Recently, I’ve been pondering clinical trial design and wondering whether there is better way to do things, since much of the current concepts were based on cytotoxics that often had a very narrow therapeutic window.  With the advent of oral tyrosine kinase inhibitors (TKIs), the model seems, well, a bit old and tired and doesn’t always help us develop the optimum outcome.

In phase I oncology clinical trials, for example, we seek to find the MTD, as explained by Drs Rubenstein and Simon (PDF download) at the NCI:

“The phase I trial is designed as a dose-escalation study to determine the maximum tolerable dosage (MTD), that is, the maximum dose associated with an acceptable level of dose-limiting toxicity (DLT – usually defined to be grade 3 or above toxicity, excepting grade 3 neutropenia unaccompanied by either fever or infection.”

What usually happens afterwards in cancer research is that the RP2D or Recommended Phase II Dose is suggested, often just a bit under the MTD.

The idea behind this is to maximise the efficacy, since after all, that’s what we’re aiming to achieve in the large scale phase III trials viz improved survival, whether it be progression-free survival (PFS) or overall survival (OS).  PFS defines the time elapsed before symptoms worsen, while OS tells us whether people are living longer or not based on the therapeutic intervention.

But recently over the Thanksgiving Holiday I was reading Tim Ferriss’s “The 4 Hour Workbook” where he discussed the concept of ‘minimally effective dose’ or MED in the context of exercise and workouts.  This lead me to wonder if this is something we should consider in oncology clinical trials – would the Pareto 80:20 principle work here too?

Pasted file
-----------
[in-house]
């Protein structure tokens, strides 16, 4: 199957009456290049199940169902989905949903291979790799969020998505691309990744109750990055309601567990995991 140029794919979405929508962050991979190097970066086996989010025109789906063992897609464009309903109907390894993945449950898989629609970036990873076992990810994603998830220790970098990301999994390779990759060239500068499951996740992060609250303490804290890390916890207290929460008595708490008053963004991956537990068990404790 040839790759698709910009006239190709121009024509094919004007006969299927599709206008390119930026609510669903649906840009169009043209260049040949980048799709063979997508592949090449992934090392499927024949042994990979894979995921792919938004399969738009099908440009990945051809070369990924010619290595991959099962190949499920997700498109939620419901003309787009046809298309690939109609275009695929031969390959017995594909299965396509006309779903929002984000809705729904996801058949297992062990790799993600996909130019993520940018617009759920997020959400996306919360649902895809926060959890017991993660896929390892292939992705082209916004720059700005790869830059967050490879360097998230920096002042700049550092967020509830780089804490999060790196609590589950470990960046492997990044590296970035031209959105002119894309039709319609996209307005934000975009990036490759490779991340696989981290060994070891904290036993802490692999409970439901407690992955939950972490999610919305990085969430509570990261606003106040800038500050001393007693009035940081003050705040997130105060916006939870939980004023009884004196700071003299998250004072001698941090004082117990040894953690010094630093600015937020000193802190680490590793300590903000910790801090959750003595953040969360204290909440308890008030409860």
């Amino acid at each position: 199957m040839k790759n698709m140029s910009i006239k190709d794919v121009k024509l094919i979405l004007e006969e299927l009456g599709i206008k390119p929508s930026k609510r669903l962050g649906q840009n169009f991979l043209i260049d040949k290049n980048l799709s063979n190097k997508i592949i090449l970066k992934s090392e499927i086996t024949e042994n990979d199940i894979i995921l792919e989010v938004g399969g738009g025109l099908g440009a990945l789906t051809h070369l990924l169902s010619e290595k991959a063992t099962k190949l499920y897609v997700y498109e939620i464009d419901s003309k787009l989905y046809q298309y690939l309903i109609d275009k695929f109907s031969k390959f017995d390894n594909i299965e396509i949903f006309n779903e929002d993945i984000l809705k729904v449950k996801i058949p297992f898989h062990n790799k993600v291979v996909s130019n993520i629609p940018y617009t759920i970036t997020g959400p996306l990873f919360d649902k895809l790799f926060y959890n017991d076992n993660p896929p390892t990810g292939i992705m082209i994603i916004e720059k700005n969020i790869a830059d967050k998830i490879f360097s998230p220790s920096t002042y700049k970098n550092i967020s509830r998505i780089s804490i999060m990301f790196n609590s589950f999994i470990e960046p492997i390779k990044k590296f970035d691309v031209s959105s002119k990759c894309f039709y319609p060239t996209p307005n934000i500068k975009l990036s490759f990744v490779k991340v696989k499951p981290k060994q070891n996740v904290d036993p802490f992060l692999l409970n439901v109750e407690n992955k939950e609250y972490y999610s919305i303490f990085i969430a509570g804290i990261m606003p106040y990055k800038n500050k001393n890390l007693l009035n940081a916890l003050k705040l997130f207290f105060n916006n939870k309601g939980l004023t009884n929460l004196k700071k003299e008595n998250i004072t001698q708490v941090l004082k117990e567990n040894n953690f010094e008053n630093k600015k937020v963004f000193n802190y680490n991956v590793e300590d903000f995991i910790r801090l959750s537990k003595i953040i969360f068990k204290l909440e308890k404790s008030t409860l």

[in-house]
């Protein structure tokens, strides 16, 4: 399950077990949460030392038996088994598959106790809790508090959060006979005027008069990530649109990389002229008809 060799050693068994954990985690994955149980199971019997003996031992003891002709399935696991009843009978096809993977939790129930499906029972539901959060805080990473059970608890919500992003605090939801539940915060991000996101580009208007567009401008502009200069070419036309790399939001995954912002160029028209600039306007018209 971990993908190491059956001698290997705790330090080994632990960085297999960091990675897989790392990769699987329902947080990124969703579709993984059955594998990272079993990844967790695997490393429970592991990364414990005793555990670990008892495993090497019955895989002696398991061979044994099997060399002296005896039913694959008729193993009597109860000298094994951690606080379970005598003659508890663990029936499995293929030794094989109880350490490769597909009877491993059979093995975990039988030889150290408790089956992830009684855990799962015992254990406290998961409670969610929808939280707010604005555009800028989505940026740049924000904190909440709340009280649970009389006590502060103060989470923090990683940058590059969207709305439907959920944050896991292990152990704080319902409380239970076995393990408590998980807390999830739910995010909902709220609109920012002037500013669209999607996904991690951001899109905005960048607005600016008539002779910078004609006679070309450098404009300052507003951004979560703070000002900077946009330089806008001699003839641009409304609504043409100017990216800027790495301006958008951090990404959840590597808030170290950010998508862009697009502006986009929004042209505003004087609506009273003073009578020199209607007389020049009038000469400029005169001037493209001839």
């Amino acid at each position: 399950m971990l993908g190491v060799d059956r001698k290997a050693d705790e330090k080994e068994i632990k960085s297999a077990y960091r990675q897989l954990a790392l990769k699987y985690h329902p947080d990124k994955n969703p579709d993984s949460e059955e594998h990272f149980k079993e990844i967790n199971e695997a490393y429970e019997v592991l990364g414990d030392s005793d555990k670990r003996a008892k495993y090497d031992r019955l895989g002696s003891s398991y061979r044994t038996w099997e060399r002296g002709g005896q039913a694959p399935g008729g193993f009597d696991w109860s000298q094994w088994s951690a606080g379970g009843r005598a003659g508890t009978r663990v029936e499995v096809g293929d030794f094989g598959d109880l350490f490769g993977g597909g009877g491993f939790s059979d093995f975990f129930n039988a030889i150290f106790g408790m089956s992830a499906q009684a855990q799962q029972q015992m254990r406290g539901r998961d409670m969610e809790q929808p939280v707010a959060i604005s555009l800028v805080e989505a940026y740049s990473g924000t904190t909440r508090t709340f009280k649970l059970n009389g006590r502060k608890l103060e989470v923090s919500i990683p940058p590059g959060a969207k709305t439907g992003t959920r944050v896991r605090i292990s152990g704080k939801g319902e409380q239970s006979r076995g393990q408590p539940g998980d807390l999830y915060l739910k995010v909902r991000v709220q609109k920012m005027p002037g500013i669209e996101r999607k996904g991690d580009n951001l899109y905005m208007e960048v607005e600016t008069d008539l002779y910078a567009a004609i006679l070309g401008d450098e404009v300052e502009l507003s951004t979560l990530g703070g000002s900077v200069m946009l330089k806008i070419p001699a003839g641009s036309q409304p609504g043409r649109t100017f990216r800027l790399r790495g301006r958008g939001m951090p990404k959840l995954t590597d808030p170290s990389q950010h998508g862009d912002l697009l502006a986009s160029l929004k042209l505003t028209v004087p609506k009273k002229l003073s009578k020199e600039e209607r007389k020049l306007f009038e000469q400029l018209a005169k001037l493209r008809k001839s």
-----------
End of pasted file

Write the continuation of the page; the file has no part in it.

In other words, instead of seeking the MTD should we actually test for the MED and have less toxic side effects in the process?  This potentially would also lead to better adherence and may even improve overall survival.

You probably think I’m nuts at this point, but hear me out.

Physicians and Pharma companies often forget that in the real world, patients fail to comply with oral cancer medications due to intolerable side effects that make their lives miserable.  Not everyone is young, fit and healthy with an excellent performance status – multiple regimens and prior chemotherapy can really take it out of you, leaving you wiped out to face the next round.  Even tyrosine kinase inhibitors (TKIs) are not always a piece of cake to take.  The constant niggly, but low volume side effects, can wear anyone down.

In support of this argument, let’s look at the impact of adherence on survival.  I remember listening to David Marin from the Hammersmith present their findings on CML and compliance at EHA last summer.  They observed that if adherence was less that 90%, then survival was dramatically impacted.  You can see the difference in the curves on Biotech Strategy Blog. It still vividly sticks in my mind 18 months on!

What’s also fascinating, is that in Rubinstein and Simon’s document, they also discuss the idea of “Finding the Minimum Active Dose” as shown in the table below, although I have never seen anyone discuss this in all the cancer conferences I have been to over the last 20 years!

Minimally Active Dose in clinical trials1 300x145 Time to rethink cancer clinical trials strategy?

Thus, if we were to reconsider the whole concept of higher dosing in favour of minimally effective dosing, then we might actually see better adherence and compliance on a broad scale and therefore, better outcomes for more people.

If we then add in the growing trend to combine two TKIs or a TKI and monoclonal, whether approved or as a novel-novel combination, a fresh approach to testing drug combinations rather than different MTDs starts to look more appealing.

Just a thought.